Aug 3, 2015


A post by Fred Horn

An unknown Abstract Boardgame from Sweden            © Folke Eriksson  17/01/1966
When, more than 30 years ago, I did visit “Het Nederlandse Octrooibureau” (the Dutch Patent Office) in search for information on Dutch games that had been ‘geoctrooieerd’ (in some way like ‘patented’ in other countries)* I also found a Dutch Octrooi for a Swedish game:

Different from what is normal in a Dutch Octrooi not only “Industrial Handling” (How things can be manufactured and/or what kind of equipment must be used)* was described but also the Rules for the game had been recorded. This was due to the fact that it was translated from a Swedish Patent; filed Jan. 17, 1966, Ser.No. 521.003 for a: FOLDABLE GAME BOARD WITH GAME PIECE SEATING AND STORAGE MEANS.

This information comes from the registered Patent at the United States Patent Office where the game was accepted and patented on Aug. 19. 1969 under No. 3,462,150. I really have no idea if this game was ever published and brought on the market. But it has some nice features and it is a good game to play. But there was no name for the game. I gave it roughly the name of the authors’ home-town: TRANGALLA.

* In Holland the concept of “Patent” is not known. This is devided in two elements:

   1) ‘Octrooi” for Industrial Handling  and  2) ‘Auteursrecht’ for Ideas and Work of Art. To get an idea of what the game is, here is the accompanying drawing  to the Patent, giving a picture of the board and the text of what really was patented:


Which game can be played with this apparatus is in fact secundary to the Patent, but not for us. We are interested in the game and luckely enough the Rules are part of the Patent-description: 

Line 36: “The present game is played substantially according to the same rules as known games of the same kind. Assuming that the distinctive characteristics are the colours black and white, each of the two opponents, called Black and White, puts five pieces into the initial positions marked S 1…S 5   and    V 1…V 5  respectively in the drawings.“

So far for the Patent-text.


To reach first the remotest position on the opponents half of the board with your King.

  • Board, see Pict. 1.
  • 10 Pieces, all-in the form of identical cylinders;
  •      8 cylinders with a black bottom and a white upper face (soldiers);
  •      1 cylinder with a black bottom and black upper face (black King),
  •      1 cylinder with a white bottom and white upper face (white King).
  • Game-rules.

  • White takes the one complete white Piece (King)+ four other Pieces (soldiers); Black takes the one complete black Piece (King)+ four other Pieces (soldiers).White plays with the white sides up, Black with the black sides up.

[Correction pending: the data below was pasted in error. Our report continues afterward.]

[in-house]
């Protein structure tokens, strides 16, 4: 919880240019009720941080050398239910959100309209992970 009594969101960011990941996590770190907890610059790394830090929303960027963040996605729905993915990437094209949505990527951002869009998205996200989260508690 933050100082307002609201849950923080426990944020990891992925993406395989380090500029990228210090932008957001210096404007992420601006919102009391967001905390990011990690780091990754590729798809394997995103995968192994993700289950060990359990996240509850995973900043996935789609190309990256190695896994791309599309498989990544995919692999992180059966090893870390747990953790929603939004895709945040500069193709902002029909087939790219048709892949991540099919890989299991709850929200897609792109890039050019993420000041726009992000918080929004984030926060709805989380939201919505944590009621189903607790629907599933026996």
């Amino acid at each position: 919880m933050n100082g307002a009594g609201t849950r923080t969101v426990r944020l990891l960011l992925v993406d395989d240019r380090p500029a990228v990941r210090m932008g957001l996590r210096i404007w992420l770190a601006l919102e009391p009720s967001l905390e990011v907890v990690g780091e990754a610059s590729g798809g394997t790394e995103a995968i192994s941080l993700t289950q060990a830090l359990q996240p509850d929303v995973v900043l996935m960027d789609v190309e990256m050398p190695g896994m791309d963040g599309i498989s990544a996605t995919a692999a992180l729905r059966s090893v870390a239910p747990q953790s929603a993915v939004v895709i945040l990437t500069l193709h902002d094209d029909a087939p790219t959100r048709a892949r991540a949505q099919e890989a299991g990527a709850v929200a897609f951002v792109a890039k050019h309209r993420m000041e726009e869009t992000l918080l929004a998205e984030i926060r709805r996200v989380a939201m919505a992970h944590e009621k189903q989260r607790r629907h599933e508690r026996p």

• Without showing the opponent your King, each Player places his 5 Pieces at the initial positions described in the Patent-text line 36. That means on the 5 positions of the two lines closest to the Player, ignoring the goal-position. Player has to remember which Piece is his King!
  • White begins than Turns alternate.

In his Turn a Player ‘moves’ one of his Pieces.
    Each move may comprise a movement:
    a) only 1 step forward or tranversely  (but not backward) along marking lines to an
        empty adjacent position.
   b) a jump over a (own or opponents) Piece standing on an adjacent position, provided
        that there is an empty position in alignment therebehind.
        In this way it is possible in one and the same move to jump over several pieces in a
        sequence in all directions (thus also backward) but it is not permissable to return to
        the initial position of that move.
        The opponents ‘ Pieces which are jumped over must be turned upside down so as
        thus to increase the number of the jumpers’ own Pieces.
        If the jumper jumps over the single-coloured King of the opponent this Piece is won
        and must be removed from the board.
        N.B. 1:  The opponent may not for the purpose of delay repeat a move more than
        N.B. 2:  If a soldier reaches the target (goal-position) it is lost and must be removed
                      from the board.

If the Players both conquer the opponents’ King the game ends as a draw.
The first Player reaching the target (goal-position) wins the game.

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